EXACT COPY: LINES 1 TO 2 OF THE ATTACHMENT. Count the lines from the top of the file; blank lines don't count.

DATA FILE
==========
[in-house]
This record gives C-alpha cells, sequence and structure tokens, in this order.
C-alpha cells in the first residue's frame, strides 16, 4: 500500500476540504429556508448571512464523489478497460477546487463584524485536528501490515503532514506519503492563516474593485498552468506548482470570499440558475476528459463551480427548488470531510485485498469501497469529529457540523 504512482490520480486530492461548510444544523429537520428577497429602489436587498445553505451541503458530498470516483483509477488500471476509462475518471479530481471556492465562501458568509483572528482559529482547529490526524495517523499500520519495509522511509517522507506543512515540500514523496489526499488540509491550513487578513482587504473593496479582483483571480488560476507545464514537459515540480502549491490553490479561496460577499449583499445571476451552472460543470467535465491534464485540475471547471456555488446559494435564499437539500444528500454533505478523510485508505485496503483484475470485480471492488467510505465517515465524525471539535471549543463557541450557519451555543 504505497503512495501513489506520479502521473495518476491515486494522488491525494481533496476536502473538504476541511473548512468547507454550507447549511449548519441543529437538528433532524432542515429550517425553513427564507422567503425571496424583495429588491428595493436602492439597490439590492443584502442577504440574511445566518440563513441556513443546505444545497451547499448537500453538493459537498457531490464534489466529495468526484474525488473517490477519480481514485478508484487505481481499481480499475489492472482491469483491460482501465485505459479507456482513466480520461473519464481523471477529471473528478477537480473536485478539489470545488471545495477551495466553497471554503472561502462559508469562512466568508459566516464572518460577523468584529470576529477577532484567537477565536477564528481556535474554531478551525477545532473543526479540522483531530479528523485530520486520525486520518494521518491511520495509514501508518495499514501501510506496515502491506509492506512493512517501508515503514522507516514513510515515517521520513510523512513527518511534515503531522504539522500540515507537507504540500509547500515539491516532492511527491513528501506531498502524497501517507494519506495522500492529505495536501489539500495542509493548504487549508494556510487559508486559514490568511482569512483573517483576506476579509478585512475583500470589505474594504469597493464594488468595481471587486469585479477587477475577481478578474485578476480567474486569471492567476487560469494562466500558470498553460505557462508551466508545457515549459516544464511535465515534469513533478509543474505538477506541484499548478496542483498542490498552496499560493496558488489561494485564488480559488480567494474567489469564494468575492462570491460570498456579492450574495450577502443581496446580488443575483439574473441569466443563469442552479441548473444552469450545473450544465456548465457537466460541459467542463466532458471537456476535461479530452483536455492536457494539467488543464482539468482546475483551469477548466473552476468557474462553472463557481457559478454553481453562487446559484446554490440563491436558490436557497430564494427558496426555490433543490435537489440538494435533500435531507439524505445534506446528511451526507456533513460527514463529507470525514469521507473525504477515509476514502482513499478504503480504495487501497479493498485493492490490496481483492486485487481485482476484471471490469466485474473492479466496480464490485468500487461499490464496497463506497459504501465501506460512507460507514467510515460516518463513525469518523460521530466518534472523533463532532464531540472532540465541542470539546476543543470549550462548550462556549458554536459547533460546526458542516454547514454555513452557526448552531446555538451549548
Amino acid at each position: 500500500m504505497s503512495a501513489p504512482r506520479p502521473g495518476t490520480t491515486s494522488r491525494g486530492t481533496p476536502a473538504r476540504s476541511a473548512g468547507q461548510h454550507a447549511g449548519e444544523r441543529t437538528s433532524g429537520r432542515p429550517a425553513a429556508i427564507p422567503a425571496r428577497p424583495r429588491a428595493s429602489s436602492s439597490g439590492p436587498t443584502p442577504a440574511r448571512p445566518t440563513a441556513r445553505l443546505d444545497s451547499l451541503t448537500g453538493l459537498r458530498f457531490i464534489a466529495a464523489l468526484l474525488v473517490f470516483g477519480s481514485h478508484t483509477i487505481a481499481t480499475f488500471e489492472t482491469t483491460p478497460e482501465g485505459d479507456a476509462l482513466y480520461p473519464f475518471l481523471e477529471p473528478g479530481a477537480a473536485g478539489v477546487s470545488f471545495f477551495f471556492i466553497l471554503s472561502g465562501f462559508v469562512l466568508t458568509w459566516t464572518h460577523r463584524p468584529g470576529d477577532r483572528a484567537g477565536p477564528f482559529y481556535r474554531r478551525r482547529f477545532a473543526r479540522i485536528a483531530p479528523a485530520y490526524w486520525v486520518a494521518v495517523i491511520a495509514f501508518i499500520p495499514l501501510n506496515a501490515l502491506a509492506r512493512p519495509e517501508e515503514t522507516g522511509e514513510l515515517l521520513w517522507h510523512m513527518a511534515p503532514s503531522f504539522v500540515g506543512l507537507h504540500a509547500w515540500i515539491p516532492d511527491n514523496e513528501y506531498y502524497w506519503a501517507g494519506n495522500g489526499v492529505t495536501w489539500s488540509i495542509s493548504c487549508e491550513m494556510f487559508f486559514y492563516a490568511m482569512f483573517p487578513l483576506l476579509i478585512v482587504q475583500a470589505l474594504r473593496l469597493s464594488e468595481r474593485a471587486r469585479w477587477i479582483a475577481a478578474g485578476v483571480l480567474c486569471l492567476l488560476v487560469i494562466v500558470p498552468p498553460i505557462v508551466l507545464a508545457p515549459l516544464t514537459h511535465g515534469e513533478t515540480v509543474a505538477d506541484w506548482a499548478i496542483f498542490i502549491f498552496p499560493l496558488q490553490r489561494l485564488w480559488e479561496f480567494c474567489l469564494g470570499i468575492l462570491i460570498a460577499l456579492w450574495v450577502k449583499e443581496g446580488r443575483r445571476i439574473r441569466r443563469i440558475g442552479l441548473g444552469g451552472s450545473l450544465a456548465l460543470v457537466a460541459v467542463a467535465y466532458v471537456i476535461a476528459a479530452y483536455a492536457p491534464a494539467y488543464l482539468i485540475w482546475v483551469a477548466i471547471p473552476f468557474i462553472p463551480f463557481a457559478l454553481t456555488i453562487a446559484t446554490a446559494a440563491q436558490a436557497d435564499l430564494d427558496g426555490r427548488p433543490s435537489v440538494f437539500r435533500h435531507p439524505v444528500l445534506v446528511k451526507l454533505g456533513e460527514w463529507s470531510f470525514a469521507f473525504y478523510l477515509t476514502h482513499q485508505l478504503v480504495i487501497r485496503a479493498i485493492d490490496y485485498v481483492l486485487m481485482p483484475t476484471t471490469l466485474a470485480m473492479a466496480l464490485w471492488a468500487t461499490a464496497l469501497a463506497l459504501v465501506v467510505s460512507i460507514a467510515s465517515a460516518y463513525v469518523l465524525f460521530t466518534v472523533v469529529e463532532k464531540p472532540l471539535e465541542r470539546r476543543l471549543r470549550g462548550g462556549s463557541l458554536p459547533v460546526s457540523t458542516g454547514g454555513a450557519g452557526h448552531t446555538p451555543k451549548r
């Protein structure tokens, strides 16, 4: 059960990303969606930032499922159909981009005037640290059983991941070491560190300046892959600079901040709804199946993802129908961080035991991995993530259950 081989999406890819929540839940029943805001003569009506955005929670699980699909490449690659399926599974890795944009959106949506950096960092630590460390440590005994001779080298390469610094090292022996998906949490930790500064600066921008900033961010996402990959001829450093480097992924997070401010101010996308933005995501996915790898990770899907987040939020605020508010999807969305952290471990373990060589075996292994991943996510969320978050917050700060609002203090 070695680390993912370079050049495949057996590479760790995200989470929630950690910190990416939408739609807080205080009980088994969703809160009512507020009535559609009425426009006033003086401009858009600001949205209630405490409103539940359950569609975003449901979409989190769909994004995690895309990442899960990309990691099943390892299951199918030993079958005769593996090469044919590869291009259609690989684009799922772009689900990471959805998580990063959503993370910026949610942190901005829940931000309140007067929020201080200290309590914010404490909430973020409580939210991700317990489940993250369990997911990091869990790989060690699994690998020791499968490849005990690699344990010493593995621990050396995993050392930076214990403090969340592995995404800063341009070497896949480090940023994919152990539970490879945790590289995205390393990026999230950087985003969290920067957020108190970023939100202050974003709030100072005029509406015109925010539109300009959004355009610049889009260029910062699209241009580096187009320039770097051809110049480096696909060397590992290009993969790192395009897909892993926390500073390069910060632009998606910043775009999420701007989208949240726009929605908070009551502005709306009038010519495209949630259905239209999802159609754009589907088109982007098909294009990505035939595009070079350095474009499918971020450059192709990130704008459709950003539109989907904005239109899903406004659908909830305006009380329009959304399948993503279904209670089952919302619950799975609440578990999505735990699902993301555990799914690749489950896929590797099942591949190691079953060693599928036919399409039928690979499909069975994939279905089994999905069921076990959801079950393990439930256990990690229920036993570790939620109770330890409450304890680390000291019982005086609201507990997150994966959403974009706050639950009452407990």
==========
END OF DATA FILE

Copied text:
[in-house]
This record gives C-alpha cells, sequence and structure tokens, in this order.